A California election offered a natural experiment in user interface design—an open Senate seat that would be on the ballot statewide. Ballot designs must adhere to legal, technical, and financial constraints, but there is still room for variation. California’s 58 counties came up with 58 different designs. Nancy Frischberg was part of a group that analyzed the results after the election. They evaluated whether any of the discretionary graphic treatments and county-specific wording achieved better results or fewer errors. Did wording, layout or other graphic design elements lead to more accurate voting (fewer disqualified ballots)?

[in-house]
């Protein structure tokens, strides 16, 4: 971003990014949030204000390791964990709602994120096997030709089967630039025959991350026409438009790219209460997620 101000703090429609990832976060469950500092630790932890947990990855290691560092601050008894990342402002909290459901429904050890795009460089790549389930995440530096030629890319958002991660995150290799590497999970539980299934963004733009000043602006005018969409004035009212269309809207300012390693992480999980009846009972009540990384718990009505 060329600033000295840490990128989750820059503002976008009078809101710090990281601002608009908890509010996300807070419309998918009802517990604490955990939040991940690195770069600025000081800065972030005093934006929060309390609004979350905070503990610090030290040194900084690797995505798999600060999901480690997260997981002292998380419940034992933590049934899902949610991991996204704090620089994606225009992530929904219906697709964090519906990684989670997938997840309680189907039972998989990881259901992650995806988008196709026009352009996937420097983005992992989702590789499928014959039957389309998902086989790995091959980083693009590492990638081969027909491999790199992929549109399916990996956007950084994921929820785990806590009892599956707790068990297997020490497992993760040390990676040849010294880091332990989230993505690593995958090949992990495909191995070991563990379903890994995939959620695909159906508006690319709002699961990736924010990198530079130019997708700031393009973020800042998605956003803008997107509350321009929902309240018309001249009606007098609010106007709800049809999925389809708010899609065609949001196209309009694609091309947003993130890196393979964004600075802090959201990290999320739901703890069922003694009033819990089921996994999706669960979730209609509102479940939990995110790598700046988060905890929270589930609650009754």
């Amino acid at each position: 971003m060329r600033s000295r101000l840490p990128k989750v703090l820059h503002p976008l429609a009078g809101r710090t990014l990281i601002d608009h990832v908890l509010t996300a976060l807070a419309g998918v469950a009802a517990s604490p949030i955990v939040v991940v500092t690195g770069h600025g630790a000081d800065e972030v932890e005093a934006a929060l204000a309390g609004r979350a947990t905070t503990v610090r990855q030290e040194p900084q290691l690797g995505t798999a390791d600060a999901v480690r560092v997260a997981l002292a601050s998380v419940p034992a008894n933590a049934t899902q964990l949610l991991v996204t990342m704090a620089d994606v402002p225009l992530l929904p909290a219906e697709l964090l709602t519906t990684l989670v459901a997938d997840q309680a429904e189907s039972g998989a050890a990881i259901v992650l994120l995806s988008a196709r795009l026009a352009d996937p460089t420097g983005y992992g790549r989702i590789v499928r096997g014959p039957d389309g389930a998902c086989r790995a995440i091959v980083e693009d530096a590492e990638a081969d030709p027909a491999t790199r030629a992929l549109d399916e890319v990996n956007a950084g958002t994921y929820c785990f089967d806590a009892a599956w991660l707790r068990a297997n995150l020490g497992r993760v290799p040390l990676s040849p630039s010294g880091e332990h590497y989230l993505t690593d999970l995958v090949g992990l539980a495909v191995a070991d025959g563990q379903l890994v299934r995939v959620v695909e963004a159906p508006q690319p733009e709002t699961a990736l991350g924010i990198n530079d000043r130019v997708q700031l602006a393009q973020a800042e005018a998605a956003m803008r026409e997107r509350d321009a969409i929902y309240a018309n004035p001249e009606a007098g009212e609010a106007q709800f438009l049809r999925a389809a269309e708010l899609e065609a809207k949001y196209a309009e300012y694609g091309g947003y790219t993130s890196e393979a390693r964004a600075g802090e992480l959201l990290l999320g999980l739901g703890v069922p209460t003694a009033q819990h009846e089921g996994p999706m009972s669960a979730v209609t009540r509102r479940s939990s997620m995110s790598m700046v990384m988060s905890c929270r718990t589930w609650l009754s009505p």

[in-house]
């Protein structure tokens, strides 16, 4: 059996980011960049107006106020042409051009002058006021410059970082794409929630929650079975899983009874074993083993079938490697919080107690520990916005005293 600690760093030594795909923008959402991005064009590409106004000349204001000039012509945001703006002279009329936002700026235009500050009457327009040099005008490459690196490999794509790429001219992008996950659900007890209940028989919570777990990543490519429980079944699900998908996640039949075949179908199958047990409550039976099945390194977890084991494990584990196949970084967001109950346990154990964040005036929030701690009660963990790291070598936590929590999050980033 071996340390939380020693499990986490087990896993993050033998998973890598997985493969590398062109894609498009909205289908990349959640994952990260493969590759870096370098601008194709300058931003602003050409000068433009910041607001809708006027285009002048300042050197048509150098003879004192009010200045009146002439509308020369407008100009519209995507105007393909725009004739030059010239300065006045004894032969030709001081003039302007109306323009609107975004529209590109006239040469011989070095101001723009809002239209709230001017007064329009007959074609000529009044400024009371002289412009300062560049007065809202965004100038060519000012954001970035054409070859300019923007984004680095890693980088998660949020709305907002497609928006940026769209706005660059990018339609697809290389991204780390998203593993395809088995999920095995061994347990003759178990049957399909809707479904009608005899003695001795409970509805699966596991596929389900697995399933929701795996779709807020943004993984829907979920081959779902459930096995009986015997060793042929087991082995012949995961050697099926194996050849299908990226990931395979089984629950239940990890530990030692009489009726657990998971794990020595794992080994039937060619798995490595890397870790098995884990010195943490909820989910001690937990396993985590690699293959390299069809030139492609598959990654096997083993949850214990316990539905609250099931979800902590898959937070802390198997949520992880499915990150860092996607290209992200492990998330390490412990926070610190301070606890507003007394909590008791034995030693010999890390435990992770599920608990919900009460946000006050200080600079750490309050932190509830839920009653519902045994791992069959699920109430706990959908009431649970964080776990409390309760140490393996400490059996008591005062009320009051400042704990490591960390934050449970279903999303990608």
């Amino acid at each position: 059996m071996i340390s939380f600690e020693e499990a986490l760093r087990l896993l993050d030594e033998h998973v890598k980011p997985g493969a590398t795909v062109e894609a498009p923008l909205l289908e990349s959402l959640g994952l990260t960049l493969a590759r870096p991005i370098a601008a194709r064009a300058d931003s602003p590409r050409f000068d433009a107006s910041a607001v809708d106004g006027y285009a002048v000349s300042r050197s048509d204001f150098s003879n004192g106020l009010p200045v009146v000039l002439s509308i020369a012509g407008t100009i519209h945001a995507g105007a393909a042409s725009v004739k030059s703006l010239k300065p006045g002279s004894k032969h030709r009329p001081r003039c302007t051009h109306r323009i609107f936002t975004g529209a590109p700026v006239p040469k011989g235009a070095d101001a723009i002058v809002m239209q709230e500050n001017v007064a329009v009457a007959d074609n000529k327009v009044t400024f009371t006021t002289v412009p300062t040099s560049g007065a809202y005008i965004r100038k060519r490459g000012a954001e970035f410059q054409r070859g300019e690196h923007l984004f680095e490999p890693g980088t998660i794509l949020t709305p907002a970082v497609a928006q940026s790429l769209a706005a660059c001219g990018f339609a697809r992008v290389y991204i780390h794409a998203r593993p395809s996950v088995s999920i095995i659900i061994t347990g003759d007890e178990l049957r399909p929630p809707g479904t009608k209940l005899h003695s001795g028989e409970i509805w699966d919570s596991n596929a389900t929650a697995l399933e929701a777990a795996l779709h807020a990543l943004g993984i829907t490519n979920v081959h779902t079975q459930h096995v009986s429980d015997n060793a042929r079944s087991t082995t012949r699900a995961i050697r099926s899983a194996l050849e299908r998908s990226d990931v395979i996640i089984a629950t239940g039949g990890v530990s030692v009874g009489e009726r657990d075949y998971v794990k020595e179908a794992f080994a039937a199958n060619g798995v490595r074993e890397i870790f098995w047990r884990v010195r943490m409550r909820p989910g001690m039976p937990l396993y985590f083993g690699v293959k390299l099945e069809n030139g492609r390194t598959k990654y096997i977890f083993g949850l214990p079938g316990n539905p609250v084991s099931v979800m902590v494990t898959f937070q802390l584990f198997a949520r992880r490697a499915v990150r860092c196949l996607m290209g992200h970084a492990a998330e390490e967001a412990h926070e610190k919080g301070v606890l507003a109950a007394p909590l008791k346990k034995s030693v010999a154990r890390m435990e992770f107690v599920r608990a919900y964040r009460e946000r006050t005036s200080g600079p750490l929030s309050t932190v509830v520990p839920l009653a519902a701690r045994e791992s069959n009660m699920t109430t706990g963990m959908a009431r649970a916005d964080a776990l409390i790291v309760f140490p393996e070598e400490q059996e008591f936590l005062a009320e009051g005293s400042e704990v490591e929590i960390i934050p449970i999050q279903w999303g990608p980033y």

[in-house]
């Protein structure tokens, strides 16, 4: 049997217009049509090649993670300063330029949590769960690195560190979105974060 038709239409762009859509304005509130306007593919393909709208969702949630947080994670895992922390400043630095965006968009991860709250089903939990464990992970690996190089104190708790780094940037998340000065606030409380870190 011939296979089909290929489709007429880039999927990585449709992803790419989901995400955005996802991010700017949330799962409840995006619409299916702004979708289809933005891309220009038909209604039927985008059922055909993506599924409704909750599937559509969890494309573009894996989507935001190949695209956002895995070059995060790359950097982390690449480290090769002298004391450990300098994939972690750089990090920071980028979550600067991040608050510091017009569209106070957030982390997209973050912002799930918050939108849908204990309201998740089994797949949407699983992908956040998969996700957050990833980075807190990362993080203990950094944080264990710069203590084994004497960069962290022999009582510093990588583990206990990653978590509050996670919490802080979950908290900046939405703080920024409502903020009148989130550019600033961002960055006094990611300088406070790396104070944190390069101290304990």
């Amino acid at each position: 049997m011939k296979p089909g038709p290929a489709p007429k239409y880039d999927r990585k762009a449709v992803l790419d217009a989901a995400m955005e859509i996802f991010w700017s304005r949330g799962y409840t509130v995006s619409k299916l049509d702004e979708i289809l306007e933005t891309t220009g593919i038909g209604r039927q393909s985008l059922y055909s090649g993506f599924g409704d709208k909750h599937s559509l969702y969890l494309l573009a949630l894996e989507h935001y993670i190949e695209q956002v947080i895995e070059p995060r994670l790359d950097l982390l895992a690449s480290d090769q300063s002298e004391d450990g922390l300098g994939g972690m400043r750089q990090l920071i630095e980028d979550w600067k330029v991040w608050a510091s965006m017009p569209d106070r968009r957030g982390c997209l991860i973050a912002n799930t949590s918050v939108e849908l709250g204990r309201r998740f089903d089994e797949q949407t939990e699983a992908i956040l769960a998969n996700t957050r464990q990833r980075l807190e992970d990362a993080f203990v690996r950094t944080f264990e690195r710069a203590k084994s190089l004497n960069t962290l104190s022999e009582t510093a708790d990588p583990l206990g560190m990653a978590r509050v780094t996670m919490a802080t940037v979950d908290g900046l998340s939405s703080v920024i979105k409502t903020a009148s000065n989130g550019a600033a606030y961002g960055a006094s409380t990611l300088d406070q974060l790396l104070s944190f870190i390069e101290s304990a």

Back in the day, tech writers were the vanguard of software usability; the way to make software easier to use was to write a better user manual. But then along came usability, and writers discovered that they could better serve their readers by helping engineers to make software easier to use. Writers also made their instructions more accessible by providing user assistance in the form of more lucid UI text, tooltips, and context-sensitive help.